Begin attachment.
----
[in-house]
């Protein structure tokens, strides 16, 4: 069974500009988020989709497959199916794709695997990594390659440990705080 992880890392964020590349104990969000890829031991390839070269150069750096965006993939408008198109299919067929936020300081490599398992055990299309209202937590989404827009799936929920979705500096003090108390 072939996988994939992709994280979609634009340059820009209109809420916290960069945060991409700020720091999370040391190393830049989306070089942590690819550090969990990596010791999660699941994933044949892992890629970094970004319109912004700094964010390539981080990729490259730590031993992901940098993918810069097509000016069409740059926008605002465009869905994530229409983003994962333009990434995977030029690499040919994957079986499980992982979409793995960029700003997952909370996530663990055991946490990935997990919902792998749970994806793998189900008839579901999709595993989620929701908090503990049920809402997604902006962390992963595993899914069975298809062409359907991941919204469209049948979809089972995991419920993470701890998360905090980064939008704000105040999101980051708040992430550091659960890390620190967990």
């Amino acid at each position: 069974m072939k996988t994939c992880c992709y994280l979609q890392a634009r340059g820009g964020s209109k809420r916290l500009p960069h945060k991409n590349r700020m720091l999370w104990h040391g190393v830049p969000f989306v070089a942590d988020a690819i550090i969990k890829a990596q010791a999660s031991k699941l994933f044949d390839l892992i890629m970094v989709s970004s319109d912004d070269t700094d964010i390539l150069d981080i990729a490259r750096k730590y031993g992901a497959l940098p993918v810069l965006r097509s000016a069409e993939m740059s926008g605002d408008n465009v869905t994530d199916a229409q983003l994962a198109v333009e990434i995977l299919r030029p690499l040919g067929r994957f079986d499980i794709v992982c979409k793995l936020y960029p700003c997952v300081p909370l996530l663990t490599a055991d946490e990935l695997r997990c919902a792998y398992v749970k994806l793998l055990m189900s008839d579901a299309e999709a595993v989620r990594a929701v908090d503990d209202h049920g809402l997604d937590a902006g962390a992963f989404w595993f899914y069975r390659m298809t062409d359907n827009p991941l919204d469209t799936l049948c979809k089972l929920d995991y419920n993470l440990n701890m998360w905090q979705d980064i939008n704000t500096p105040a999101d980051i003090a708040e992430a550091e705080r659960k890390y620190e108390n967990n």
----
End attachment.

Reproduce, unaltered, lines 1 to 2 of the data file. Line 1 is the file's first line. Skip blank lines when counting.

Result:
[in-house]
């Protein structure tokens, strides 16, 4: 069974500009988020989709497959199916794709695997990594390659440990705080 992880890392964020590349104990969000890829031991390839070269150069750096965006993939408008198109299919067929936020300081490599398992055990299309209202937590989404827009799936929920979705500096003090108390 072939996988994939992709994280979609634009340059820009209109809420916290960069945060991409700020720091999370040391190393830049989306070089942590690819550090969990990596010791999660699941994933044949892992890629970094970004319109912004700094964010390539981080990729490259730590031993992901940098993918810069097509000016069409740059926008605002465009869905994530229409983003994962333009990434995977030029690499040919994957079986499980992982979409793995960029700003997952909370996530663990055991946490990935997990919902792998749970994806793998189900008839579901999709595993989620929701908090503990049920809402997604902006962390992963595993899914069975298809062409359907991941919204469209049948979809089972995991419920993470701890998360905090980064939008704000105040999101980051708040992430550091659960890390620190967990």